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We shared tips on searching for and assessing papers for your literature review in our previous blog. We will now talk more about how to better organise the content and to what you need to pay attention when writing your literature review.
Before you start writing the review, you should first organise what content you are going to include.
The organisation of content will depend on:
There is no fixed approach. You may only be required to review the most relevant and recent papers in some fields, while in others a thorough historical overview of the topic is expected.
If the common practice in your academic field only requires a brief review of current research, a single section might be enough to do the job.
When writing a longer literature review, using multiple sections and using sub-headings could be a good idea.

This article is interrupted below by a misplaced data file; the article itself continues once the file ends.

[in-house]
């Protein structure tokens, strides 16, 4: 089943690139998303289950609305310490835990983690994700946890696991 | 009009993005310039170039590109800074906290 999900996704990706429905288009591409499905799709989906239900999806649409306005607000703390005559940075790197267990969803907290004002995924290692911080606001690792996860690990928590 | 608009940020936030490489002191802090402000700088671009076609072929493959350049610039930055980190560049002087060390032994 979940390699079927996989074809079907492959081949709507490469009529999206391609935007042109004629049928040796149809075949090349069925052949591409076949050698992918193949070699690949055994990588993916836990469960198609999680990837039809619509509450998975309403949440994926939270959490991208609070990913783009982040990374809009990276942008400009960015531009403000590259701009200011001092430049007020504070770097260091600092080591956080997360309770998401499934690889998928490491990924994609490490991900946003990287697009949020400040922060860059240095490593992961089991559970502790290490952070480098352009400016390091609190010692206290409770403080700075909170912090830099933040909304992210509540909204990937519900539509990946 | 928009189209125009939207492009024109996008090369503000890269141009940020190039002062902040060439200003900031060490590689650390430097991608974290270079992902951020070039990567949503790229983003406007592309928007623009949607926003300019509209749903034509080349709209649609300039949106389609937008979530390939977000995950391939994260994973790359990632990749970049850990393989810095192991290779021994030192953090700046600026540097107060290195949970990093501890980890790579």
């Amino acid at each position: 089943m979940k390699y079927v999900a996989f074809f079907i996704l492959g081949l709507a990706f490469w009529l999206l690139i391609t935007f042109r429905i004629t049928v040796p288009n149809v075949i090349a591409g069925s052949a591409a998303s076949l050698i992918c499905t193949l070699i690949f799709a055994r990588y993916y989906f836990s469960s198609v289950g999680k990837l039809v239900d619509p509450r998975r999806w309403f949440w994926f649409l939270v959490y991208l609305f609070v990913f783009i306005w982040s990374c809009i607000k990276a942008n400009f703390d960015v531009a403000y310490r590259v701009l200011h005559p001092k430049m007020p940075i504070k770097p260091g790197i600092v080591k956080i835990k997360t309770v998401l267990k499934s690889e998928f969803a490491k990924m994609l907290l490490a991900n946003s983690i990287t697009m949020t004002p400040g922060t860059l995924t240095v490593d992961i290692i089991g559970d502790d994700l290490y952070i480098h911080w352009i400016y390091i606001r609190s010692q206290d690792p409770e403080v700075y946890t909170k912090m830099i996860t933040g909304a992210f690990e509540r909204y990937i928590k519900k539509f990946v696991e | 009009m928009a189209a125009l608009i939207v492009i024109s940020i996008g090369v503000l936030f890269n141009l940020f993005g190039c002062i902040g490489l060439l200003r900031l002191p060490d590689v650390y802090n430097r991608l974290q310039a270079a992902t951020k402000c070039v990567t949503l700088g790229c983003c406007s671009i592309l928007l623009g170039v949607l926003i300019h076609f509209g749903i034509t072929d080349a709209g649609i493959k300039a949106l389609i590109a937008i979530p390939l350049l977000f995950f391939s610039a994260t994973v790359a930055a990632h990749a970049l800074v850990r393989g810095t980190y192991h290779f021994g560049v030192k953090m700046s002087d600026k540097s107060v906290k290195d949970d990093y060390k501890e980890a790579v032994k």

Common ways of organising a longer review:
After developing a clear concept for organising the content of your review, you are now ready to actually start writing!
Throughout your writing process, it’s important to bear in mind:
“The purpose of a review is not to list the studies, but to critically evaluate them.”
You can try following the steps below:
Once your review is complete, the next step is to summarise the findings, identify the gaps in the literature, provide the rationale for your study and explain what it will contribute to research and practice.